Paul Fish - The Evolution of Collectible Games

November 8, 2018

 

The evolution of collectible games has run from traditional toys, such as marbles, to trading card games, like Pokemon, and now to innovative hybrid brands, such as Bakugan and Beyblade.

 

Key Strategies for Collectible Gaming Brands

 

There are several strategies that have led to success in collectible gaming:

  • Deliver a unique mechanical feature that can apply to highly differentiated characters & situations

  • Deliver action & competition to overcome limitations in humor-based play

  • Feature a hybrid play pattern of character product and gaming

  • Re-invent a classic enduring play pattern

  • Ensure that there are visual, thematic and game-play reasons to buy deep into the line

  • Ensure that each SKU is highly differentiated from others in the line

  • Incorporate a high level of addictive fiddle factor

  • Keep the game play simple enough to understand at a basic level, and challenging enough to engage older players

These strategies have been demonstrated in the following historical successes.

 

Beyblade

  • Play comes right out of the show

  • Re-invents the classic play pattern of spinning tops, and updates it with today’s relevant play patterns of customization and battle

  • Tops are highly differentiated, and perform differently depending on what top your opponent plays

  • The more tops you have, the more powerful you are

  • You don’t need to know how to play the game to play with the toys

Bakugan

  • Play comes right out of the show

  • Re-invents the classic play pattern of shooting marbles, and updates it with today’s relevant play patterns of transformation and battle

  • Each ball is numbered.  The higher the number, the more powerful you are

  • Each ball’s transformation is unique and dramatic

  • Extremely high fiddle-factor, so you don’t need to know how to play the game to play with the toys

They were also notably absent in less successful attempts in the category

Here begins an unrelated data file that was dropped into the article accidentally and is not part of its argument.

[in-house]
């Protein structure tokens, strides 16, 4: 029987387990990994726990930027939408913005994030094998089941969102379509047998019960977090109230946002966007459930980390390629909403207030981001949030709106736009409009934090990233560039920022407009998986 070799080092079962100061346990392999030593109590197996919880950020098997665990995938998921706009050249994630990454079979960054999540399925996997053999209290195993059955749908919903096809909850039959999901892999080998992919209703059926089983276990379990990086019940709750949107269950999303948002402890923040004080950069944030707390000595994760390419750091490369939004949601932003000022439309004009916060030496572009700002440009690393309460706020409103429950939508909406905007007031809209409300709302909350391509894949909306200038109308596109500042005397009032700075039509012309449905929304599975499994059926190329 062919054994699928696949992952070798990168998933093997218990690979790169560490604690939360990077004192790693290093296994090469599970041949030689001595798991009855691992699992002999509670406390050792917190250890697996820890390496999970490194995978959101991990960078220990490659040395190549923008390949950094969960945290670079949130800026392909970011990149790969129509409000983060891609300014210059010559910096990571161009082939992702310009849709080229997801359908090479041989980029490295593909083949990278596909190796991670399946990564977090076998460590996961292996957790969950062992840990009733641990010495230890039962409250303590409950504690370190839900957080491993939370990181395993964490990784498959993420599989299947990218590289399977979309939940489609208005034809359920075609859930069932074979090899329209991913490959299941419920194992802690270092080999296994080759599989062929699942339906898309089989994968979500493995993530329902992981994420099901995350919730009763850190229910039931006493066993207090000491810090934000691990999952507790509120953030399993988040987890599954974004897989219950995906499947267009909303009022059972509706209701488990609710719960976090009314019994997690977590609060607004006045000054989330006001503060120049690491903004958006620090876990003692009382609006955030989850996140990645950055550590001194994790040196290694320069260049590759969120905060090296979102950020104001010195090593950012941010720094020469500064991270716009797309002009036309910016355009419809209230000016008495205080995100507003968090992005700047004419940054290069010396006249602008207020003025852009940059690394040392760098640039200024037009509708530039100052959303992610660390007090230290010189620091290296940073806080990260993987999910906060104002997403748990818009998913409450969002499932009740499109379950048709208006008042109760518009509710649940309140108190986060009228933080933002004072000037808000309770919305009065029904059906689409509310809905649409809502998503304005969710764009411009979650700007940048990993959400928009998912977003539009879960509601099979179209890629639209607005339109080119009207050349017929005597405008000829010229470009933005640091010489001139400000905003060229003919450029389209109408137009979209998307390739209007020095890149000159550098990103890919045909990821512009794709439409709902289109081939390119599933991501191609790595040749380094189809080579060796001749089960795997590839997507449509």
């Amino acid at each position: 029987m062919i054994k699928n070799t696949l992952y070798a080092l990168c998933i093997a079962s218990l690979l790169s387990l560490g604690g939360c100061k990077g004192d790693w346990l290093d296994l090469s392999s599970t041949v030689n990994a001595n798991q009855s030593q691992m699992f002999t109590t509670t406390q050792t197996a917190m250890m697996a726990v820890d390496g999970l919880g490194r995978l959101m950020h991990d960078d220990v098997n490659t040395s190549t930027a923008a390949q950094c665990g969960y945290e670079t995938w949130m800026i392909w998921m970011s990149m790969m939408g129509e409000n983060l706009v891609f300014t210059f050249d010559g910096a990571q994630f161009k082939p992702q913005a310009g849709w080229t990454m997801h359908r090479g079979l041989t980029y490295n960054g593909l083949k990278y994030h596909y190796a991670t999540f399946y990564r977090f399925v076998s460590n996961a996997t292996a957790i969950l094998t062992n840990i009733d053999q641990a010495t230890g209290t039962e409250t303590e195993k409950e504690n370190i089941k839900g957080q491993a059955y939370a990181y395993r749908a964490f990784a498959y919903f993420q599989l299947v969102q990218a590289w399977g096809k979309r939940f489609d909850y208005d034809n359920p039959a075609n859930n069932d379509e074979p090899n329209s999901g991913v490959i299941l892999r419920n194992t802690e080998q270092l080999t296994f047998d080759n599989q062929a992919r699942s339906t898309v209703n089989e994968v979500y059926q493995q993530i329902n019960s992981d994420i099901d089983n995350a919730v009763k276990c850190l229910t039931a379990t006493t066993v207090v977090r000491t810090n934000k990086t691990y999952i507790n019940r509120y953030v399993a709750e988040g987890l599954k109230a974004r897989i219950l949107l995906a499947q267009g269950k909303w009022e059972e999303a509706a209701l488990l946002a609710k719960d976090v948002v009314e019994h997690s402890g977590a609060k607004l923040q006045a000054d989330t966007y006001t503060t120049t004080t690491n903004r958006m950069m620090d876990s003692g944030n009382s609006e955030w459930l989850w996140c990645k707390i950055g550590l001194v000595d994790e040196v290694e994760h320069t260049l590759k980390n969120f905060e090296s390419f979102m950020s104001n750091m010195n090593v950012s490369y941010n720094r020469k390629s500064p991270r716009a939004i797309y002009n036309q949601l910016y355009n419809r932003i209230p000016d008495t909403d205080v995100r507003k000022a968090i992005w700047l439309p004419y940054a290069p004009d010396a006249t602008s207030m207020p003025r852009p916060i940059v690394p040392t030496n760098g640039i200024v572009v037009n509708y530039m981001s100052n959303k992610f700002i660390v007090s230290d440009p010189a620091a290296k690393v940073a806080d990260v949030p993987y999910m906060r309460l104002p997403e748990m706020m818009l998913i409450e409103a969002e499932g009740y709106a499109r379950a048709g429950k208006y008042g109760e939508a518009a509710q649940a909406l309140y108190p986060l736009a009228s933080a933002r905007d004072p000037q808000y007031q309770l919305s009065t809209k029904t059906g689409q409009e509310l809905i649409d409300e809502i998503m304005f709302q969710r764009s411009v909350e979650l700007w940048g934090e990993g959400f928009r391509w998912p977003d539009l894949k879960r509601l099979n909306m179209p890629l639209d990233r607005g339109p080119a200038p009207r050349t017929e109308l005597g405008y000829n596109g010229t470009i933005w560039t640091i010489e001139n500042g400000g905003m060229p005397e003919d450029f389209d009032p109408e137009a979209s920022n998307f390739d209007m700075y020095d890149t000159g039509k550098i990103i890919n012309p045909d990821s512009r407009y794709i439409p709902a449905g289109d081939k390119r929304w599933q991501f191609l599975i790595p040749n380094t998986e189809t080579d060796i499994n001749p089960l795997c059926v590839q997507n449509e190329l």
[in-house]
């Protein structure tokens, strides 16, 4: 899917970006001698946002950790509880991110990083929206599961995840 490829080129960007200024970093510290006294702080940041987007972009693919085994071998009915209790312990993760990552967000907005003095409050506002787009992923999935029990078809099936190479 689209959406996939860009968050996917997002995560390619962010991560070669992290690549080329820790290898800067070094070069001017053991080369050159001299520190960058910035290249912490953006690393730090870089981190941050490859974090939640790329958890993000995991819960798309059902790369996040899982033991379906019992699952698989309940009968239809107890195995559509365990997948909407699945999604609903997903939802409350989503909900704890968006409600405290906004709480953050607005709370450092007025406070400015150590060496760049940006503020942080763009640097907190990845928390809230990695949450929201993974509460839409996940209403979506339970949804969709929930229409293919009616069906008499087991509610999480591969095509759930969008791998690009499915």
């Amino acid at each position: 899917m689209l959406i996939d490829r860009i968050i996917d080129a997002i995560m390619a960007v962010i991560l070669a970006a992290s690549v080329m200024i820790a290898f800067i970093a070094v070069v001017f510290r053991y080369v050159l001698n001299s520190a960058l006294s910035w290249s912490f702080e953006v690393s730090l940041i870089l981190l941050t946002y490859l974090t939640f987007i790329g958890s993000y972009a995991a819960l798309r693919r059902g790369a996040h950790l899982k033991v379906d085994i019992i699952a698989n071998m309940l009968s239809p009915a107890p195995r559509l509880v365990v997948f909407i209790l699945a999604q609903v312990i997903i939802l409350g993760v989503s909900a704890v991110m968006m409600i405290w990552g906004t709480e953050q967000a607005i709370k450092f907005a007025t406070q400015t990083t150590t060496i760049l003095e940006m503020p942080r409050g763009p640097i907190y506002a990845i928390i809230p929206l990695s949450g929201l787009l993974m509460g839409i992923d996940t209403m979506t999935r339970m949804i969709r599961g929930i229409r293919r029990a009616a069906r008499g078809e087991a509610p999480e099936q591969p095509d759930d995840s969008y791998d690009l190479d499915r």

Redakai

  • Show performed poorly, despite network support.

  • A twist on card materials, not a re-invention of card play

  • No fiddle factor whatsoever.

  • Consumers were unclear as to where to find in the store

  • Required understanding of game play to play

Hero 108

  • Show was cool and fun. Nevertheless, nobody watched

  • Not a re-invention of classic, and in fact the game play was too complicated.

  • Not enough fiddle factor

Product Strategies

 

It is important to look at variety, depth and rarity when considering your product strategy.  Some successful examples in both the gaming and non-gaming space:

 

Shopkins

  • Shopkins can be Common, Rare, Ultra Rare, Special Edition, or Limited Edition.

  • There are about 140 characters per season, so there are now more than 700 characters across the core line.

Squinkies

  • Squinkies season 1 launched with 208 characters in 13 waves.

    • Common: 145 or about 70%

    • Ultra-Rare: 14 or about 7%

    • Rare: 49 or about 23%

Bakugan

  • Bakugan season 1 included 62 models, Season 2 included 75 models

Hot Wheels

  • Hot Wheels creates multiple groups of 4 similarly-themed basic cars

Leading to our recommendation for product strategies

 

Recommended Product Strategies

  • Collectability: 

    • Pre-plan number of models over a 12-month period, ensuring that successful completion of the collection is difficult, but achievable

    • Differentiate the items by theme, rarity and/or function

    • Example:  60% Common; 20% Uncommon; 10% Rare; 7% Super-Rare; 3% Ultra-Rare

  • Visual Design

    • Launch with product featuring the brand’s versions of familiar archetypes.

    • Ensure all individual items are clearly identifiable

  • Functional Design

    • Ensure product variety follows a simple, structured functional hierarchy

    • Consider new technologic to enhance points value and gameplay powers